WASHINGTON, D.C.—Arman Derdzakyan and his son saw Shen Yun Performing Arts for the first time on Jan. 27, and realized it was something special.
“It’s just amazing,” said Mr. Derdzakyan at The Kennedy Center Opera House. “It’s a one-of-a-lifetime performance for us.”
Mr. Derdzakyan described a backdrop that came to life, and found the combination of graphics and human performance ingenious.
The combination of graphics and real-time performances is really amazing.
“The combination of graphics and real-time performances is really amazing,” he said. “It’s really special.”
Through this, New York-based Shen Yun used classical Chinese dance and music to tell stories that brought to life 5,000 years of Chinese civilization.
“That’s really worth the most value, I think—Chinese culture and traditions,” Mr. Derdzakyan said. “Go and check it out!”
For thousands of years, China was known as the “Land of the Divine,” as the “Celestial Empire,” and a place where the gods imparted culture to mankind. At the heart of this civilization were the cardinal virtues of loyalty, propriety, wisdom, benevolence, and justice—values that are universal and shared the world over.
For Elena Schwartz and Andrei Mamoutkine, the depth of Shen Yun’s cultural presentation made all the difference.
“All the movements are coming from the heart and then it transports to the legs and hands,” Mr. Mamoutkine said. “You could see this. This is not hands and legs, this is from hearts. And I could see this.”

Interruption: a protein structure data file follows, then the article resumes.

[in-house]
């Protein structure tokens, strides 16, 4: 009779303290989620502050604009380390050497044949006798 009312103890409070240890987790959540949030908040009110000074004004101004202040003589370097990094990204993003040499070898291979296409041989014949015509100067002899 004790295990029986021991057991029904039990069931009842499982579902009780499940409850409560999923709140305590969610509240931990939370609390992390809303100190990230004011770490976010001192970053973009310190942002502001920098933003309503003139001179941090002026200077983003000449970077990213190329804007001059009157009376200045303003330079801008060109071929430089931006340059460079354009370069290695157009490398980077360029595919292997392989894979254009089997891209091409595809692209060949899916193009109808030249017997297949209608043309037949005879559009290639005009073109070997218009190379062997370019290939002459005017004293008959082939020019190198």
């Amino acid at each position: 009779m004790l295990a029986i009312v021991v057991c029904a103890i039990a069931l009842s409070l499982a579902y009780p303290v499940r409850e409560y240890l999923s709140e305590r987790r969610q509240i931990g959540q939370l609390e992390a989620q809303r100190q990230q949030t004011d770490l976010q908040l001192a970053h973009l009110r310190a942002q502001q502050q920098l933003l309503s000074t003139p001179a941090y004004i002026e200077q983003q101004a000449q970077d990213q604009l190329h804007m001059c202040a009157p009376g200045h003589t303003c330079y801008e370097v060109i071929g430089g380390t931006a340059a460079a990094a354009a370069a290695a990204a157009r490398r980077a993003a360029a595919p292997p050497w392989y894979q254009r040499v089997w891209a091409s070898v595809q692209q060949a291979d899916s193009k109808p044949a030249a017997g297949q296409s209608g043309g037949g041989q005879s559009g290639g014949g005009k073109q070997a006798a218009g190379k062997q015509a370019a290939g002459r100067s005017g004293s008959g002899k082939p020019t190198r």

The couple said they have attended Shen Yun three times, and intend to come every year.
“Our 19-year-old son … actually bought tickets and inspired us to come,” Ms. Schwartz said. “We always enjoy it. We like the cultural content and we don’t know a lot about this. This inspires us to read more.”
James and Melissa Oxford enjoyed Shen Yun, and said they wished their young children could attend the next time around.
“I was just thinking that all culture and history deserves to be preserved,” said Mr. Oxford, who works in the government. “Any organization that tries to destroy something like that, I think that’s a shame. That should be combatted. So it’s good that [Shen Yun is doing] what they’re trying to do. I want my kids to see it.”
Mrs. Oxford was similarly grateful for Shen Yun‘s efforts.
“It was a blessing to be able to come,” she said. “It’s important to preserve cultural diversity and being able to see those traditions, and not to allow things like communism to squash down all of the years of tradition.”
Shen Yun aims to show “China before communism,” and as such is banned in China, where the Communist Party is in power. For millions of people around the world, Shen Yun has changed their idea of China’s past and present.
“I thought about China and the first word that comes to mind is communist. And being able to come and see Shen Yun has changed that perspective and allowed me to really open up a realization to how much cultural history has been lost,” Mrs. Oxford said.
“I very much appreciated and was excited to see this effort to restore and to hold on to the traditional dances and bringing them out for this generation’s culture to appreciate.”
Reporting by Weiyong Zhu and Frank Liang.
The Epoch Times is a proud sponsor of Shen Yun Performing Arts. We have covered audience reactions since Shen Yun’s inception in 2006.